Old Pipes Cause Safety Concerns in Charleston

CHARLESTON, W.Va. (WSAZ) -- Old pipes are to blame for a massive sinkhole and many water main breaks throughout Charleston -- pipes as old as the city itself.

A massive sinkhole formed downtown Wednesday on Quarrier and Brooks streets in Charleston. Old lines from a combined sanitary and storm sewer system are to blame.

"It's as old as the city itself," City Manager David Molgaard said. "Some of these lines go back to the 1800s."

Lines hundreds of years old are now starting to show their age.

"A lot of our systems have old clay pipes that was the technology way back when," Molgaard said.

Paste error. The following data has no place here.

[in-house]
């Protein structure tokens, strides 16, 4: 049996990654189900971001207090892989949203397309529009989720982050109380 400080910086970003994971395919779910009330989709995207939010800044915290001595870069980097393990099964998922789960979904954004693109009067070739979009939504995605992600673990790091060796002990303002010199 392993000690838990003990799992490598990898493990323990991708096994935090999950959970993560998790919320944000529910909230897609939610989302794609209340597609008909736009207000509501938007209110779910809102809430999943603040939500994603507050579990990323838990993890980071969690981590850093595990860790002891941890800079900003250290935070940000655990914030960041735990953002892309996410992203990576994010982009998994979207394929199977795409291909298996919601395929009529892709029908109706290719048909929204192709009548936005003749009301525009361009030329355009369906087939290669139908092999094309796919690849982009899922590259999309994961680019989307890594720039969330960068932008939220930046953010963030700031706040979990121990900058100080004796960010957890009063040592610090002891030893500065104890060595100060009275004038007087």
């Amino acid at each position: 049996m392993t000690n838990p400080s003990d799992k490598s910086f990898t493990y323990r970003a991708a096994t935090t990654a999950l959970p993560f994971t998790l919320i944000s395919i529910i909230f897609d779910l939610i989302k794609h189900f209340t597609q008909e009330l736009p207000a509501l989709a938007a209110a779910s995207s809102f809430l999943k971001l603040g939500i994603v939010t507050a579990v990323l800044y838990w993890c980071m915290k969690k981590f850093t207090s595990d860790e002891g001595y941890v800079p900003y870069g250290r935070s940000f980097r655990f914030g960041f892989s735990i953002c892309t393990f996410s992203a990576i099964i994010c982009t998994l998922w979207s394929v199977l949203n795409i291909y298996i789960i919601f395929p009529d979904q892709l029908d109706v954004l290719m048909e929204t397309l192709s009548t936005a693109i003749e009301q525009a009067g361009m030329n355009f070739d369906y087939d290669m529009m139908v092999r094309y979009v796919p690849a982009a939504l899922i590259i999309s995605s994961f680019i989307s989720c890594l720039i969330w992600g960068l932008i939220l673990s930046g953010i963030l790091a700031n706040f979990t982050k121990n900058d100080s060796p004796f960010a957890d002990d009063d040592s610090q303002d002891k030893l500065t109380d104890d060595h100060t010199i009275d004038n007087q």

City crews are working to replace many pipes they know need work. It's part of a massive multi-million dollar project. The city spends between $8 million to $10 million a year maintaining, monitoring, and replacing old lines.

With more than 30 miles of lines underground, though, Molgaard says, "It's infrastructure, and it has to be repaired and replaced at times and there are situations like this that cannot be anticipated."

Although an inconvenience, neighbors like Gary Borstein are happy crews are on top of the problems.

"They're gonna happen, but the beauty of it in Charleston is the road crew, our infrastructure," Borstein said. "It gets repaired very quickly."

West Virginia American Water is also working to replace old water mains. Some of them are more than 100 years old. A portion of customers' bills goes toward upgrading and replacing lines.

Click on the related story for more on the sinkhole problem in downtown Charleston.

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